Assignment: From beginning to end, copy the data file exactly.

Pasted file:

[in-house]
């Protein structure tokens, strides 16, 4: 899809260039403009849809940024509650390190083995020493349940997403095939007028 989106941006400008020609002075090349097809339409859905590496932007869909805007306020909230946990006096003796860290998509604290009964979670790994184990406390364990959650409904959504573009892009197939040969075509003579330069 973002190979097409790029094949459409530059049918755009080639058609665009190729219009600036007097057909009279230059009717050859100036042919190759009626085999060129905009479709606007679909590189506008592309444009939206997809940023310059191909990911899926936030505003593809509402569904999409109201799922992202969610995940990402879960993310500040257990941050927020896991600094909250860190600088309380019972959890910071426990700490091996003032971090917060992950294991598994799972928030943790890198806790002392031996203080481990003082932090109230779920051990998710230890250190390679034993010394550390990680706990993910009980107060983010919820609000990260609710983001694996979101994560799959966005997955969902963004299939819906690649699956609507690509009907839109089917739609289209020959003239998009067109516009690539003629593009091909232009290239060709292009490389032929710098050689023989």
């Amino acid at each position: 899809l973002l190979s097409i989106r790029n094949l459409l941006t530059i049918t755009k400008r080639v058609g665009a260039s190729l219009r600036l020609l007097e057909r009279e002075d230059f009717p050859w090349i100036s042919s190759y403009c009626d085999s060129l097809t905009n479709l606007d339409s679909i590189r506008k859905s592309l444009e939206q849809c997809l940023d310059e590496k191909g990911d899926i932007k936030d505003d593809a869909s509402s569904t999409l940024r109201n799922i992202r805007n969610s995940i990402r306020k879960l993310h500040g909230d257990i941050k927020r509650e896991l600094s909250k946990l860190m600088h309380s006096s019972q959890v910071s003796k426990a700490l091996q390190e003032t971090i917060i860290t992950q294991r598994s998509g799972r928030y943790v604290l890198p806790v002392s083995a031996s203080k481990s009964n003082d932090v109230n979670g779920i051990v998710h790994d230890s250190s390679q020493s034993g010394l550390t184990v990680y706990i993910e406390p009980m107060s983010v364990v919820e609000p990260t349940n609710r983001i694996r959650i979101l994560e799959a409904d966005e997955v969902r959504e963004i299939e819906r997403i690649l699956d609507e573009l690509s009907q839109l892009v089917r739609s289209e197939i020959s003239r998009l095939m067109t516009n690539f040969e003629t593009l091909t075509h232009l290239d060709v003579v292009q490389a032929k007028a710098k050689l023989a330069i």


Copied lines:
[in-house]
């Protein structure tokens, strides 16, 4: 899809260039403009849809940024509650390190083995020493349940997403095939007028 989106941006400008020609002075090349097809339409859905590496932007869909805007306020909230946990006096003796860290998509604290009964979670790994184990406390364990959650409904959504573009892009197939040969075509003579330069 973002190979097409790029094949459409530059049918755009080639058609665009190729219009600036007097057909009279230059009717050859100036042919190759009626085999060129905009479709606007679909590189506008592309444009939206997809940023310059191909990911899926936030505003593809509402569904999409109201799922992202969610995940990402879960993310500040257990941050927020896991600094909250860190600088309380019972959890910071426990700490091996003032971090917060992950294991598994799972928030943790890198806790002392031996203080481990003082932090109230779920051990998710230890250190390679034993010394550390990680706990993910009980107060983010919820609000990260609710983001694996979101994560799959966005997955969902963004299939819906690649699956609507690509009907839109089917739609289209020959003239998009067109516009690539003629593009091909232009290239060709292009490389032929710098050689023989």
């Amino acid at each position: 899809l973002l190979s097409i989106r790029n094949l459409l941006t530059i049918t755009k400008r080639v058609g665009a260039s190729l219009r600036l020609l007097e057909r009279e002075d230059f009717p050859w090349i100036s042919s190759y403009c009626d085999s060129l097809t905009n479709l606007d339409s679909i590189r506008k859905s592309l444009e939206q849809c997809l940023d310059e590496k191909g990911d899926i932007k936030d505003d593809a869909s509402s569904t999409l940024r109201n799922i992202r805007n969610s995940i990402r306020k879960l993310h500040g909230d257990i941050k927020r509650e896991l600094s909250k946990l860190m600088h309380s006096s019972q959890v910071s003796k426990a700490l091996q390190e003032t971090i917060i860290t992950q294991r598994s998509g799972r928030y943790v604290l890198p806790v002392s083995a031996s203080k481990s009964n003082d932090v109230n979670g779920i051990v998710h790994d230890s250190s390679q020493s034993g010394l550390t184990v990680y706990i993910e406390p009980m107060s983010v364990v919820e609000p990260t349940n609710r983001i694996r959650i979101l994560e799959a409904d966005e997955v969902r959504e963004i299939e819906r997403i690649l699956d609507e573009l690509s009907q839109l892009v089917r739609s289209e197939i020959s003239r998009l095939m067109t516009n690539f040969e003629t593009l091909t075509h232009l290239d060709v003579v292009q490389a032929k007028a710098k050689l023989a330069i």